Fellows Speak


Implications of Japan PM Abe’s state visit to the Philippines last week

Bobby M. Tuazon
Aug. 2, 2013

Japan PM Abe's visit in the Philippines last week was aimed at revitalizing "strategic partnership" between the two countries as part of the overall strategy to strengthen Japan's economic and trading niche in Southeast Asia. The increased "maritime cooperation" that was agreed upon by both Mr. Abe and Philippine President Benigno S. Aquino III is the security embellishment to the "strategic partnership" in which the Abe government needs to draw support from the Philippines regarding its own territorial dispute with China. There is basis for the Japanese prime minister's expectations from Aquino: Japan is involved in the peace process in the Bangsamoro part of Mindanao (southern Philippines) with P6.6B economic assistance for development; Japan is also the Philippines' No. 1 trade partner in 2012 and is also the latter's largest source of development aid and second largest source of foreign investments.

On the other hand, PM Abe's visit rekindled the World War II issue of "comfort women" - victims of prostitution involving the Japanese imperial army's soldiers. The Filipino "comfort women" many of whom have died with a few now in their 80s/90s want the Japanese government to extend its official apology for the atrocities as well as give just compensation for the crimes committed. Until now, no such apology has been issued by Tokyo.

President Aquino III, who takes pride in being a junior ally of the US, achieved the government's objectives in the Japanese prime minister's state visit: in terms of economic assistance, more foreign investments and tourists, and, more importantly, military assistance with Mr. Abe pledging to give 10 "multi-role response boats" for the Philippine Coast Guard plus communications systems for coast patrol in the West Philippine Sea (South China Sea) to support the Philippines' "minimum defense / deterrence capability".

Philippine governments since the late 1940s have been extremely reliant on economic as well as military aid from both the US and Japan. One can count several treaties and agreements signed between the Philippines and Japan that have deepened this reliance on foreign partners. As a quid pro quo, Japan has increased its acceptance of overseas Filipino workers (or migrant contractual workers from domestics to professionals) which is expected to boost the Philippines' GDP considering that growth is kept afloat largely by OFW remittances from all over the world.

Both PM Abe and President Aquino III avoided naming any country when they talked about increasing "maritime aggression" in the West Philippine Sea (South China Sea) as their reason for maintaining both countries' strategic alliance and maritime cooperation. Both leaders also made it clear that the military assistance Japan was extending to the Philippine navy was designed to beef up its "minimum defense / deterrence capability" in the SCS. That message can be interpreted to mean that Japan is not about to embark on a "containment strategy" against China especially because that is already being served by the US' pivot to Asia / rebalancing strategy.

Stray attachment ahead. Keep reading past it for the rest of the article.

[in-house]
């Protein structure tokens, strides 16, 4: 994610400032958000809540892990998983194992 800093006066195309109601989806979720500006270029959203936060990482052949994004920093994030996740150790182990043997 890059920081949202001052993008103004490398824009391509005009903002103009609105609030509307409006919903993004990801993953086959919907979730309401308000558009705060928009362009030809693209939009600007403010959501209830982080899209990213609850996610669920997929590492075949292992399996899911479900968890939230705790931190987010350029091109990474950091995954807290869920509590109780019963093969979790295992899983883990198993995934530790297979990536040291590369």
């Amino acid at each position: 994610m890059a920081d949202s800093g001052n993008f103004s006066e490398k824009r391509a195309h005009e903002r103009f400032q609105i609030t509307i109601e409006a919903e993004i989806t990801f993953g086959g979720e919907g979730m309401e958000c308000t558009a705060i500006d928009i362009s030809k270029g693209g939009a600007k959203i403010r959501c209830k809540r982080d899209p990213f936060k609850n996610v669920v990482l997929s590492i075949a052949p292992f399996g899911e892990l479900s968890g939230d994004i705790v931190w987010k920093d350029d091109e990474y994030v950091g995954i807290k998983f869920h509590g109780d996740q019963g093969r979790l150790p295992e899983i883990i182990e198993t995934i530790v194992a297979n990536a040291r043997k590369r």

But a creeping militarist strategy by Japan looms with the relaxation of export restrictions on arms exports and grand plans to boost Japan's arms industry in cooperation with some European countries. PM Abe's visit to the Philippines serves this purpose - it will eventually boost Japan's arms industry given the new agreements reached with the Aquino government.

Japan is treading on a dangerous ground if its renewed interest in Southeast Asia particularly the Philippines is motivated by arms exports and the further militarization of the SCS (or WPS). Many Southeast Asian countries who, despite their territorial claims, are increasingly into greater economic cooperation and integration with China will find it a chilling message of a Japan flexing its military muscle in the region - given their past experiences with Japan during World War II. It would be best for Japan to confine its competition with China in the areas of trade and investments and avoid extending its territorial disputes with China to Southeast Asia and elsewhere. Such actions will not help the peaceful resolution of territorial claims between Japan and China. Powers should honor an ASEAN treaty guaranteeing Southeast Asia as a zone of peace and security as well as nuclear-free. CenPEG.org

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